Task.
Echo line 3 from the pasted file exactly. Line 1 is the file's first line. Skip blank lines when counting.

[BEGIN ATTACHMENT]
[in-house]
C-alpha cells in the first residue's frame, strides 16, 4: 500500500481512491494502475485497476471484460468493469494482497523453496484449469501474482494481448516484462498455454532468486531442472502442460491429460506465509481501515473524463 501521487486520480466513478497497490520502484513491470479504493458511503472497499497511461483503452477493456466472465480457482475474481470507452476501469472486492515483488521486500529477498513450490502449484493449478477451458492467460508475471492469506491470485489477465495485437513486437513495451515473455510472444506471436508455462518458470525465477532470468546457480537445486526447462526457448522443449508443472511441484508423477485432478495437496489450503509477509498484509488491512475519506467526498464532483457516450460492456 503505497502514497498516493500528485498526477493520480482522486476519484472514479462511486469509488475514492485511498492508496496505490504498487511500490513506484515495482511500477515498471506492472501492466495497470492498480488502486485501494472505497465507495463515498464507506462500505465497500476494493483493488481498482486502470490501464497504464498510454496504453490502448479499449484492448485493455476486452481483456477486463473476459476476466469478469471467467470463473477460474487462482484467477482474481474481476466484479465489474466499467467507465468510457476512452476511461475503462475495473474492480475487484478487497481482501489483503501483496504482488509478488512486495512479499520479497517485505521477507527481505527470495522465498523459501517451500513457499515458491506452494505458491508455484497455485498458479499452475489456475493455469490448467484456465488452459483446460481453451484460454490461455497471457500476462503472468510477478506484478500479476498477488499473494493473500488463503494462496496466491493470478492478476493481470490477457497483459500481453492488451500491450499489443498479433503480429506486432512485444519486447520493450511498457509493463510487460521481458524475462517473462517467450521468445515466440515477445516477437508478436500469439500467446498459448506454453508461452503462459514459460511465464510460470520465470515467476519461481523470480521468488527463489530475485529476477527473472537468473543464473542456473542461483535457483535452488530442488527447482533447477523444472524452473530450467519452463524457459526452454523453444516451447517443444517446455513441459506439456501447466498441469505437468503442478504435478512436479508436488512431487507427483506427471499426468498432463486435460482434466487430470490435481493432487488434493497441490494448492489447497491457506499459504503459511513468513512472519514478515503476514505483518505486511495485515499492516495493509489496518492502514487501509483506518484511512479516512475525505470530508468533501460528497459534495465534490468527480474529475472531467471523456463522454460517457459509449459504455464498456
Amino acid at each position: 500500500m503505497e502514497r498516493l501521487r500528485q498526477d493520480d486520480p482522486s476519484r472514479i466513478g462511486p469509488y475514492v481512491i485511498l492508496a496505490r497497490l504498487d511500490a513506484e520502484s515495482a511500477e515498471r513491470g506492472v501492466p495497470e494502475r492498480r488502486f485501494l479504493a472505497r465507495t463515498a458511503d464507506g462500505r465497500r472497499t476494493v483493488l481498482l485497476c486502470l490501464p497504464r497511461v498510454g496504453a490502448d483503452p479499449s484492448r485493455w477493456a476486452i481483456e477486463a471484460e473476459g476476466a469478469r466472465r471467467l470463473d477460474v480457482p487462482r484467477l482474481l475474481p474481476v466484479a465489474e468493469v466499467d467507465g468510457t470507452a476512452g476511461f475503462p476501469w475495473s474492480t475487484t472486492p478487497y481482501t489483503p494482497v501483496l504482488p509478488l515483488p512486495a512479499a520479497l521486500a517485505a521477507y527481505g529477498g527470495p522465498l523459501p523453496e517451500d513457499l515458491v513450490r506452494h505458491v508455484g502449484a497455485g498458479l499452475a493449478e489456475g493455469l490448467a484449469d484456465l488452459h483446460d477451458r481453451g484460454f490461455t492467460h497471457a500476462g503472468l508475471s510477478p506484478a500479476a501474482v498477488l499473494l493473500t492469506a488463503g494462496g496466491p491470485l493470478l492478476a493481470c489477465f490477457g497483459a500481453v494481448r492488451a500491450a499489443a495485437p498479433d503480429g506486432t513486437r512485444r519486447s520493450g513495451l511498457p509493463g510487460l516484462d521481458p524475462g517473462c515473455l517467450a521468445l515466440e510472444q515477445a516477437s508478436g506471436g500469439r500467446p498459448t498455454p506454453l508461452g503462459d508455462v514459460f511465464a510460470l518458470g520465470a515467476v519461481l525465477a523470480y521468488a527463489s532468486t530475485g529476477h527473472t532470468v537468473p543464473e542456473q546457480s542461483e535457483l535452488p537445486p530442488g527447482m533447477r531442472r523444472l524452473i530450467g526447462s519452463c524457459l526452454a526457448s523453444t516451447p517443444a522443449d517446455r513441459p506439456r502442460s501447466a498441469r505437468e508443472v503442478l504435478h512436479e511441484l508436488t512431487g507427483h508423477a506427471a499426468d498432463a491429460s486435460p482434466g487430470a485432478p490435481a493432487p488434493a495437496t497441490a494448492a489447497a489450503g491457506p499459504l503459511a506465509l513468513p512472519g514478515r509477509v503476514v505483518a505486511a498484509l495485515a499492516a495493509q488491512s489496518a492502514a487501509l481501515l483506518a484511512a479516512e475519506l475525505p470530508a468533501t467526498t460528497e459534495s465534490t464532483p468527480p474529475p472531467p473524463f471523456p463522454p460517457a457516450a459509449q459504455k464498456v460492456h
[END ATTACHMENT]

Amino acid at each position: 500500500m503505497e502514497r498516493l501521487r500528485q498526477d493520480d486520480p482522486s476519484r472514479i466513478g462511486p469509488y475514492v481512491i485511498l492508496a496505490r497497490l504498487d511500490a513506484e520502484s515495482a511500477e515498471r513491470g506492472v501492466p495497470e494502475r492498480r488502486f485501494l479504493a472505497r465507495t463515498a458511503d464507506g462500505r465497500r472497499t476494493v483493488l481498482l485497476c486502470l490501464p497504464r497511461v498510454g496504453a490502448d483503452p479499449s484492448r485493455w477493456a476486452i481483456e477486463a471484460e473476459g476476466a469478469r466472465r471467467l470463473d477460474v480457482p487462482r484467477l482474481l475474481p474481476v466484479a465489474e468493469v466499467d467507465g468510457t470507452a476512452g476511461f475503462p476501469w475495473s474492480t475487484t472486492p478487497y481482501t489483503p494482497v501483496l504482488p509478488l515483488p512486495a512479499a520479497l521486500a517485505a521477507y527481505g529477498g527470495p522465498l523459501p523453496e517451500d513457499l515458491v513450490r506452494h505458491v508455484g502449484a497455485g498458479l499452475a493449478e489456475g493455469l490448467a484449469d484456465l488452459h483446460d477451458r481453451g484460454f490461455t492467460h497471457a500476462g503472468l508475471s510477478p506484478a500479476a501474482v498477488l499473494l493473500t492469506a488463503g494462496g496466491p491470485l493470478l492478476a493481470c489477465f490477457g497483459a500481453v494481448r492488451a500491450a499489443a495485437p498479433d503480429g506486432t513486437r512485444r519486447s520493450g513495451l511498457p509493463g510487460l516484462d521481458p524475462g517473462c515473455l517467450a521468445l515466440e510472444q515477445a516477437s508478436g506471436g500469439r500467446p498459448t498455454p506454453l508461452g503462459d508455462v514459460f511465464a510460470l518458470g520465470a515467476v519461481l525465477a523470480y521468488a527463489s532468486t530475485g529476477h527473472t532470468v537468473p543464473e542456473q546457480s542461483e535457483l535452488p537445486p530442488g527447482m533447477r531442472r523444472l524452473i530450467g526447462s519452463c524457459l526452454a526457448s523453444t516451447p517443444a522443449d517446455r513441459p506439456r502442460s501447466a498441469r505437468e508443472v503442478l504435478h512436479e511441484l508436488t512431487g507427483h508423477a506427471a499426468d498432463a491429460s486435460p482434466g487430470a485432478p490435481a493432487p488434493a495437496t497441490a494448492a489447497a489450503g491457506p499459504l503459511a506465509l513468513p512472519g514478515r509477509v503476514v505483518a505486511a498484509l495485515a499492516a495493509q488491512s489496518a492502514a487501509l481501515l483506518a484511512a479516512e475519506l475525505p470530508a468533501t467526498t460528497e459534495s465534490t464532483p468527480p474529475p472531467p473524463f471523456p463522454p460517457a457516450a459509449q459504455k464498456v460492456h